What’s going on here? All of a sudden we are seeing children turn on their conservative public servant parents in public. (That’s Oedipus with the spear, incidentally.)
- Kellyanne Conway’s 15-year-old daughter Claudia has been posting videos on Tik Tok, berating her mother for working for President Trump while attacking her boss. This disrespect is an order of magnitude worse than what Conway tolerates from her despicable husband George. I can’t conceive of the path whereby any child would acquire the idea that it was ethical or anything worse that gross breach of the family bonds to publicly attack a parent or her employer.
[To the commenter who sent me this, thanks! I lost the original email...]
- Meanwhile, Mary Trump, the President’s niece, is trying to get a tell-all book about her uncle published in time to slime him during the election, allegedly violating a non-disclosure agreement. Maybe it’s because I was raised by a Greek mother and grandmother, but I can not imagine attacking a family member like that, no matter what I thought of him. Unless an uncle was a secret serial killer or a spy, this is on the absolutism side of the ethics spectrum for me.
I feel only slightly less revolted by John Bolton and his book. Such cash-in books are despicable; the authors are despicable as well. Those who seek to profit by harming those who trusted them should not be hired, or relied upon in any context, by anyone.
- Then there is Stephanie Regan, the daughter of Republican state House candidate Robert Regan. She tweeted, “If you’re in Michigan and 18+ pls for the love of god do not vote for my dad for state rep. Tell everyone.” later, Stephanie wrote that voters should research his views, saying, “I don’t feel safe in sharing further information regarding his beliefs, but please look him up and just read for yourself.”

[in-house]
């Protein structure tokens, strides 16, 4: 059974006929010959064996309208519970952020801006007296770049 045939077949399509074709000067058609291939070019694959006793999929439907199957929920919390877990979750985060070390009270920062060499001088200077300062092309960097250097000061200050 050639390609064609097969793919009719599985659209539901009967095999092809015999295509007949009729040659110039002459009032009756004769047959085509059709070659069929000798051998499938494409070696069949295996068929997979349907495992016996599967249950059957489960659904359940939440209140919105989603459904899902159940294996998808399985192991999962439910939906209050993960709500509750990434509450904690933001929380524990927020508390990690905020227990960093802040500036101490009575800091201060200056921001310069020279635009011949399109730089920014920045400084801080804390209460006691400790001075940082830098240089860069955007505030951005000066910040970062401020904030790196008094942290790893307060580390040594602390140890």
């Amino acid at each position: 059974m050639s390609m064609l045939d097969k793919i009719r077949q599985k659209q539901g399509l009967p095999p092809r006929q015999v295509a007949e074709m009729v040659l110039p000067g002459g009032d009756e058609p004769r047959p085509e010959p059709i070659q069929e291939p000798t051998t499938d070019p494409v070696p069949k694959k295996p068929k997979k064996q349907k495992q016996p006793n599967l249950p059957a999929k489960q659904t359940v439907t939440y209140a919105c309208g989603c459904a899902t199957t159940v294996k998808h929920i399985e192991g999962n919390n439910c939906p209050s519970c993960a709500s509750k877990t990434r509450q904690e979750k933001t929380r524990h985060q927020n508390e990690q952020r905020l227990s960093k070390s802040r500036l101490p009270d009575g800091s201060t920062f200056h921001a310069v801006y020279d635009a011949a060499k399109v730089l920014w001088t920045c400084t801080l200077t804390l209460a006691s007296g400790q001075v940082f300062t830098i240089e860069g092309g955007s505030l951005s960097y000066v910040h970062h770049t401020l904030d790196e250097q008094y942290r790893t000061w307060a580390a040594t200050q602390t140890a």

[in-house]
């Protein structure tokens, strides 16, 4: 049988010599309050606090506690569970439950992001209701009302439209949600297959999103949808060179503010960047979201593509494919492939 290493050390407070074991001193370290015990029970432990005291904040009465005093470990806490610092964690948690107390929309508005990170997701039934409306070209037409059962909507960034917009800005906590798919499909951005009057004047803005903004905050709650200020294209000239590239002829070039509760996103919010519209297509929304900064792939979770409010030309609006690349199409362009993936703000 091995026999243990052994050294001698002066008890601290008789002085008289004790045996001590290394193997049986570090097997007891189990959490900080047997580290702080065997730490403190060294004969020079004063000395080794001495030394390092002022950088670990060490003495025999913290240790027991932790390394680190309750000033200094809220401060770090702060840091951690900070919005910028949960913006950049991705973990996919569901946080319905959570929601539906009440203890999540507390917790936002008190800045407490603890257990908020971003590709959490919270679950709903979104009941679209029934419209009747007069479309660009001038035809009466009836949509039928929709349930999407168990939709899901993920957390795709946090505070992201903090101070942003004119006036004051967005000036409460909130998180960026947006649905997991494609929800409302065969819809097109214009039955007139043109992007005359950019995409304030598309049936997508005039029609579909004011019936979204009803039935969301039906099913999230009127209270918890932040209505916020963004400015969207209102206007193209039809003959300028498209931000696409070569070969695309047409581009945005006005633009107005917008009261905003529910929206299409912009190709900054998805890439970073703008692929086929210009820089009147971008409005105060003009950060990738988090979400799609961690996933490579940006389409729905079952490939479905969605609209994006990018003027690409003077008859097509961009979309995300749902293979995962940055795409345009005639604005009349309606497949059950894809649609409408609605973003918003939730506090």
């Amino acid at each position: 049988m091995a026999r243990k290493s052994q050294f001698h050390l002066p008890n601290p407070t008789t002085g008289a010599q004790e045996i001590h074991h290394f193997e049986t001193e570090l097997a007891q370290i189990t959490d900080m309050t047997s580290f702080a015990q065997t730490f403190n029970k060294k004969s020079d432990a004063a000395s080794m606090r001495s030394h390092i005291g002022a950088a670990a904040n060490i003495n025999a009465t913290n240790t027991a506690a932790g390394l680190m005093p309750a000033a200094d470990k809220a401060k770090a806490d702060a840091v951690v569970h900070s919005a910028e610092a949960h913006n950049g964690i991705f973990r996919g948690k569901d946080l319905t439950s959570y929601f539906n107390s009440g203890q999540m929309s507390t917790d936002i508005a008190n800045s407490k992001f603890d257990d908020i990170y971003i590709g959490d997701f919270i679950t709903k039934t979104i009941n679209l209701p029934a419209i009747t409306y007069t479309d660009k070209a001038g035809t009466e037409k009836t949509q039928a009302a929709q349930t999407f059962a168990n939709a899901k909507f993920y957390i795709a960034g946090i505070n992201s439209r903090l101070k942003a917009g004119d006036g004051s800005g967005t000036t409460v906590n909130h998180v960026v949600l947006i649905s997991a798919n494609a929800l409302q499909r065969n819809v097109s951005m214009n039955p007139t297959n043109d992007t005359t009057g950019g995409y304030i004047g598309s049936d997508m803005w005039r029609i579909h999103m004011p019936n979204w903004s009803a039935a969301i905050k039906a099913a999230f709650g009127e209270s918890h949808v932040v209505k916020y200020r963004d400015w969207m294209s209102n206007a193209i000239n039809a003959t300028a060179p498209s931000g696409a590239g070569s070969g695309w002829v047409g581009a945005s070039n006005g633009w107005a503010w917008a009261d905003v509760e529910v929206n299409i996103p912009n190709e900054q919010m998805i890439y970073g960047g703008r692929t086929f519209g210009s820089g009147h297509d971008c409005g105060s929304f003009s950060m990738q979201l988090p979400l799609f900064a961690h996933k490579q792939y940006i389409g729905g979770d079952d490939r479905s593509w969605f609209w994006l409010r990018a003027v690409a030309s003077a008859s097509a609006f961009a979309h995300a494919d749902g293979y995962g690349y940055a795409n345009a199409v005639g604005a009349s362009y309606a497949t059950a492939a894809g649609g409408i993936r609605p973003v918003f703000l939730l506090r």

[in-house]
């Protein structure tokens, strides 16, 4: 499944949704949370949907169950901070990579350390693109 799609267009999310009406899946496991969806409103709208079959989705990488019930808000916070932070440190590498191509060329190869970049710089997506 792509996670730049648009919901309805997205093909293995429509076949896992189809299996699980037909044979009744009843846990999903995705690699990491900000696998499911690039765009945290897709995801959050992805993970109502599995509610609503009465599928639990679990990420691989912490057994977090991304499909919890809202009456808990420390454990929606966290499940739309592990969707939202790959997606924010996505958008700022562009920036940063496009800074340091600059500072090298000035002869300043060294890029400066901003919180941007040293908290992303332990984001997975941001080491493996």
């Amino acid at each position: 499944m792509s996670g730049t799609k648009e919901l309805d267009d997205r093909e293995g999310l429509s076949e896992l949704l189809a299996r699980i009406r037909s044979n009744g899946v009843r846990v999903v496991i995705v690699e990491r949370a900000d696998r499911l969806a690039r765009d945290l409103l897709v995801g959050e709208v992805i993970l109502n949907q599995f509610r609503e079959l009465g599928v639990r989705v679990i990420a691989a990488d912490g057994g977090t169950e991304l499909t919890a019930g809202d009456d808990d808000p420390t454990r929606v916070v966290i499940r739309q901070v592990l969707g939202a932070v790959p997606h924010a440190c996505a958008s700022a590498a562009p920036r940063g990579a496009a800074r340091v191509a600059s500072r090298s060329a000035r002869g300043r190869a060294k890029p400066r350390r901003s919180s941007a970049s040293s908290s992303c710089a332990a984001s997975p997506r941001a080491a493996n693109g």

Her father posted a long response on Facebook, professing to be “happy that she feels confident enough in our relationship to express her opposing thoughts so publicly.” That would be enough for me to vote against him. He didn’t raise his daughter to respect her parents, he did a poor job teaching her ethical values like trust, loyalty and gratitude, and he’s a weenie.
His daughter, meanwhile, is a fool. I would no more hire or collaborate with someone who would do that to her father than get a rattlesnake as a pet.
The title, as most of you know, and all of you should know (I feel another cultural literacy quiz coming on) is spoken by King Lear in Act 1, Scene 4 of the Shakespearean tragedy. The old monarch says this shortly before he makes the fateful and ultimately fatal decision to disown his younger daughter, the loving Cordelia, in favor of her two psychopathic older sisters, Regan and Goneril.
If you haven’t read “King Lear”—the annotated version is great–you should. The play may be the most brilliant, many-layered works of English literature ever written. Studying the play as I prepared to direct it long ago, I was repeatedly stunned by its perceptiveness and the complexity of the ideas underlying the drama. I could not imagine that any human being was smart enough and had the life experiences to possess such wisdom.
Indeed, I told my wife that I had solved the “Who was Shakespeare?” mystery. Based on “King Lear,” he must have been an alien visitor from space.
And yes, the playwright, whoever or whatever he was, understood ethics and all its complexities beautifully.